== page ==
Back to An Active Life After Physical Therapy for Debilitating Dizziness

By Larissa Biggers
May 22, 2023
George Getz, right, and his husband stand in a field of flowers in Sonoma, California.

George Getz, right, and his husband in Sonoma, California.

George Getz was a healthy, vigorous 75-year-old when he was suddenly struck by extreme dizziness that made even walking impossible. After undergoing comprehensive testing and vestibular rehabilitation -- physical therapy focused specifically on balance disorders -- at Duke Health, he is back to the active life he enjoys.

A Sudden Overwhelming Dizziness

While making breakfast one morning in March 2022, Getz was overwhelmed by dizziness. “I was so dizzy I could hardly stand up. I'd never experienced anything like it,” he said. Getz spent the day in bed, worried about the cause of his condition and unable to shake the horrible feeling. 

With the help of his husband, Michael, Getz paid a visit to his primary care doctor, Bryce Kerr, MD, near their home in Wake Forest, NC. Dr. Kerr suspected that Getz had vestibular dysfunction, which occurs when the balance system in the inner ear is not functioning properly. Getz was sent to Duke for further testing and vestibular rehabilitation. This special type of physical therapy involves exercises and other treatments to alleviate symptoms of balance disorders including dizziness, nausea, and poor balance.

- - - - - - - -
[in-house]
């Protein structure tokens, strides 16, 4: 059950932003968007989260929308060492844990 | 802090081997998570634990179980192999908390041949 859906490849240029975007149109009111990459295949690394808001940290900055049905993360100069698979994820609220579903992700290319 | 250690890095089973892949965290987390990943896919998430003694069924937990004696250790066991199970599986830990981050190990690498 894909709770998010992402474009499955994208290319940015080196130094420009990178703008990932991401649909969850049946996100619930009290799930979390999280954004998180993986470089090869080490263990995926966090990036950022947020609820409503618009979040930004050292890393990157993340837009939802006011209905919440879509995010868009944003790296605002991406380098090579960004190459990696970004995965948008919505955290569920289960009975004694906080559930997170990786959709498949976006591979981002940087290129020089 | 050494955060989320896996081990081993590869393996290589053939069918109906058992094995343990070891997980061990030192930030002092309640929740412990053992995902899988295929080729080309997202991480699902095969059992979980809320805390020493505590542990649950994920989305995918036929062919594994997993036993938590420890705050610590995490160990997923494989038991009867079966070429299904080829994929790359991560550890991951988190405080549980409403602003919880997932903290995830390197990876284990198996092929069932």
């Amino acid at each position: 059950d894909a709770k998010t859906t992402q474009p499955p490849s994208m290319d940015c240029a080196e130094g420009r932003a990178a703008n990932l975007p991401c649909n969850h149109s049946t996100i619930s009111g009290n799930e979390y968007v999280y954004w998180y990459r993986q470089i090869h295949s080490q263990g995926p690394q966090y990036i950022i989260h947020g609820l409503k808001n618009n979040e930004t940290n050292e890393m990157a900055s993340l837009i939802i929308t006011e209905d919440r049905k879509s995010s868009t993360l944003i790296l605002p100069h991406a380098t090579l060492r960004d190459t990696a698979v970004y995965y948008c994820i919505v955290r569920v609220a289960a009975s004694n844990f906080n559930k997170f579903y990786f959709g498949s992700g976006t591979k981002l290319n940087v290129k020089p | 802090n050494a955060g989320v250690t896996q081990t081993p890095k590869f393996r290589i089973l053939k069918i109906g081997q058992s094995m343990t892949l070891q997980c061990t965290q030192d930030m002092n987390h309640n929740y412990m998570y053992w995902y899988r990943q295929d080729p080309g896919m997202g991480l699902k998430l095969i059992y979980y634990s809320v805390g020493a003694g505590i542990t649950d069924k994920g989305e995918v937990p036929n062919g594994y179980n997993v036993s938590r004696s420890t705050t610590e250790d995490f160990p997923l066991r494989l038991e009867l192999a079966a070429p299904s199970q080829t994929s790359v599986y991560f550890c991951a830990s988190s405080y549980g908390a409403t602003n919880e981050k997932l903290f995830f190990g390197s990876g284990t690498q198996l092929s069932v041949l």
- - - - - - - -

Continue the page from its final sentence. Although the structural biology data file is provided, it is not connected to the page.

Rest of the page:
Vestibular Rehabilitation Mitigates Balance Disorder Symptoms

Extensive testing -- including an MRI, vestibular function tests, neurological and audiological evaluations -- confirmed that Getz had a type of vestibular dysfunction called vestibular hypofunction. Getz began working with Nicole Morales, a physical therapist at Duke Health who is specifically trained in vestibular rehabilitation. She gave him balancing exercises to perform at home that addressed his symptoms as well as habituation exercises to reduce his response to situations and stimuli that caused his dizziness. Because Getz was concerned about when and where his next attack would occur, Morales also taught him cognitive behavioral techniques like focused breathing that he could use to quell his anxiety.

Achieving His Recovery Goals

Morales described Getz as a “diligent patient” who performed his exercises exactly as prescribed. His active participation in treatment allowed him to reach his goals, which included walking on different surfaces -- sometimes with his eyes closed or while performing another task -- without losing his balance, she explained. 

Once worried that his active life was over, Getz happily reported that he and his husband recently returned from an extensive trip abroad. “There was a lot of rushing through airports and lugging suitcases. I made it through three weeks of that without any problem,” he said. “The bottom line is that the care I received at Duke saved me from that terrible experience. They cared a lot. That's important. And now I hardly think about it anymore.”

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Vestibular Rehabilitation